No Support

According to experts, the TFG still does not have enough support inside Somalia to be able to peacefully achieve control of the country. In the Somali society, characterized by clan structures, it is presently only supported by small pro-Ethiopian segments, shutting out powerful families. By forming a coalition, the Union of Islamic Courts (UIC), these families had begun to stabilize the extensively destroyed Somalia and received broad endorsement from the war-weary population. The UIC has been fought from the beginning, because it did not guarantee an unconditional subservience, in spite of the fact that, according to western specialists, it is supported by only a small segment of the country's Islamic forces.[3] The Ethiopian government and the TFG, under its control, have made themselves available as regional enforcement powers.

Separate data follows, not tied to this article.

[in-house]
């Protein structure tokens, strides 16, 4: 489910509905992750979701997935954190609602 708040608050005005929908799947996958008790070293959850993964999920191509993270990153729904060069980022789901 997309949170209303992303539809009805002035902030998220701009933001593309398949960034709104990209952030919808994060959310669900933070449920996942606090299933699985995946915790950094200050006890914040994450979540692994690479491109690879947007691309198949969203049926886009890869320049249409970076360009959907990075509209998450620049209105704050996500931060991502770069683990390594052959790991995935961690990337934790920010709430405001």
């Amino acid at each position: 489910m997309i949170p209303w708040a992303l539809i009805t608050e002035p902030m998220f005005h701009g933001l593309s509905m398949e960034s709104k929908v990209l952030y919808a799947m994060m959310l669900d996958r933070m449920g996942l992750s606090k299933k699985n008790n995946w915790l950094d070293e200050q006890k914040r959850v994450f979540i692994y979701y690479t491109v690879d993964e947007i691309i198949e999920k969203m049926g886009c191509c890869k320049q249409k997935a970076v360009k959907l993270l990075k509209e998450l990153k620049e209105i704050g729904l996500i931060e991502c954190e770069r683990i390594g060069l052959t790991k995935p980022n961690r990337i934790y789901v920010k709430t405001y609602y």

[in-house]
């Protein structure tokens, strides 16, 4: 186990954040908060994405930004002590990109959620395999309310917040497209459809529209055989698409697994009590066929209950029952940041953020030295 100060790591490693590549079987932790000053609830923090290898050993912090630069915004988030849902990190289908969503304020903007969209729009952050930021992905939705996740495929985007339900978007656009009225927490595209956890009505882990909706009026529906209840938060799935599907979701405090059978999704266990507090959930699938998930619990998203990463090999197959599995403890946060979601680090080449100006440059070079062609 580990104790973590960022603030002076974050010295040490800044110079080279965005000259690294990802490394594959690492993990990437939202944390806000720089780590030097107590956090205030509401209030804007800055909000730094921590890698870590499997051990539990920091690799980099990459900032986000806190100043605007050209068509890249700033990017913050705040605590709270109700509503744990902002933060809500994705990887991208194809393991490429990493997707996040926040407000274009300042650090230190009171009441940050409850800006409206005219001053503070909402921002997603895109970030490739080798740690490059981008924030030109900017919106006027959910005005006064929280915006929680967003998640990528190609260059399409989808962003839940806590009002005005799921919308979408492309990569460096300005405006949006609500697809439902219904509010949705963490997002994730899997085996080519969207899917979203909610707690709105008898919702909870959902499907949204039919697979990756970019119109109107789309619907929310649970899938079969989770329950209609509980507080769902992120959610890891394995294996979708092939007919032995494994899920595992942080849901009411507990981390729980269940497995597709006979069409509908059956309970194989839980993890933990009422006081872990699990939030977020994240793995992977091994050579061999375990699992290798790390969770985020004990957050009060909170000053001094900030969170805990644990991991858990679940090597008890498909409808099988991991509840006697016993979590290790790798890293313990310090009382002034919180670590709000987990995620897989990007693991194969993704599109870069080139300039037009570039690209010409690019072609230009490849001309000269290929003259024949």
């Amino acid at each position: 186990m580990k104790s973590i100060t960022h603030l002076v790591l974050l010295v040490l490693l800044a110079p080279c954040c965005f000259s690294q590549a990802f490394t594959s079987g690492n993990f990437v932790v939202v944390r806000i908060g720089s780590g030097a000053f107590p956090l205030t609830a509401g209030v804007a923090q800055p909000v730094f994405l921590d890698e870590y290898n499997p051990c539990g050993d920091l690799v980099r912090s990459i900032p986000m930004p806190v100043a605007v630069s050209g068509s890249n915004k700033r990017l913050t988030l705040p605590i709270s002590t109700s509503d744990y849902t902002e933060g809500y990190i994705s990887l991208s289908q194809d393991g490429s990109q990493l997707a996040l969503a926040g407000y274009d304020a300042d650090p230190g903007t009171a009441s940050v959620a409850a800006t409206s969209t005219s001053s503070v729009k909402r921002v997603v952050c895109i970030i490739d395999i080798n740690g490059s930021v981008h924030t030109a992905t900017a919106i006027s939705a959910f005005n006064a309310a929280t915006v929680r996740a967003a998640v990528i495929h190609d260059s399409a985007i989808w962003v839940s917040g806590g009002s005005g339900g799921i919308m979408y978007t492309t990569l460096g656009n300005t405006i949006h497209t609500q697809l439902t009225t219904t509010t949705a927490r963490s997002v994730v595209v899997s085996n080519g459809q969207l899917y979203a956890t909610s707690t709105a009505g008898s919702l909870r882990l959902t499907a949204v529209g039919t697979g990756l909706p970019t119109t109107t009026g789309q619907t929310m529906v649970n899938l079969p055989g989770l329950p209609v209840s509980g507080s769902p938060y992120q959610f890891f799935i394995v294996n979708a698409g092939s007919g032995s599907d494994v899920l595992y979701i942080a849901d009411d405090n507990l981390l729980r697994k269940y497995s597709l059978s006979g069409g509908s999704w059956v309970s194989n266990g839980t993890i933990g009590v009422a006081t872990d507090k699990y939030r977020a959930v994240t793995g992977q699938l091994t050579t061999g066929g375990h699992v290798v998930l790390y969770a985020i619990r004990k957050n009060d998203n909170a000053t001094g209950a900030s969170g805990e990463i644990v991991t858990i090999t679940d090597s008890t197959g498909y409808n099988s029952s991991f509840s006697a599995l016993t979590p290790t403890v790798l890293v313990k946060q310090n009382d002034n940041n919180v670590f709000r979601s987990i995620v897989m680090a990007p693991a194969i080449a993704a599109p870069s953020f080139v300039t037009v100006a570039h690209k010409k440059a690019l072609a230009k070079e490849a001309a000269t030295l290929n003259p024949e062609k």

German Support

The Ethiopian government and the TFG, which are waging their imperial campaign against the UIC, as an alleged anti-terror struggle, openly receiving US military aid, are among Berlin's East African protégés.[4] In November 2004, the former Minister of State in the Foreign Ministry, Kerstin Mueller, (The Greens) had already assured the newly founded TFG in exile, that it can count on "the support of Germany, in its efforts to have a mission of the African Union re-establish security in Somalia".[5] The CDU development policy spokesman, Hartwig Fischer now demands, that the African Union send "at least 10,000 soldiers" to Somalia in support of the TFG, and is considering providing training facilities and aid in arms from the EU.[6] The surveillance activities of German warships permit Berlin to prevent weapons supplies from reaching the UIC.

Regional Hegemonic Power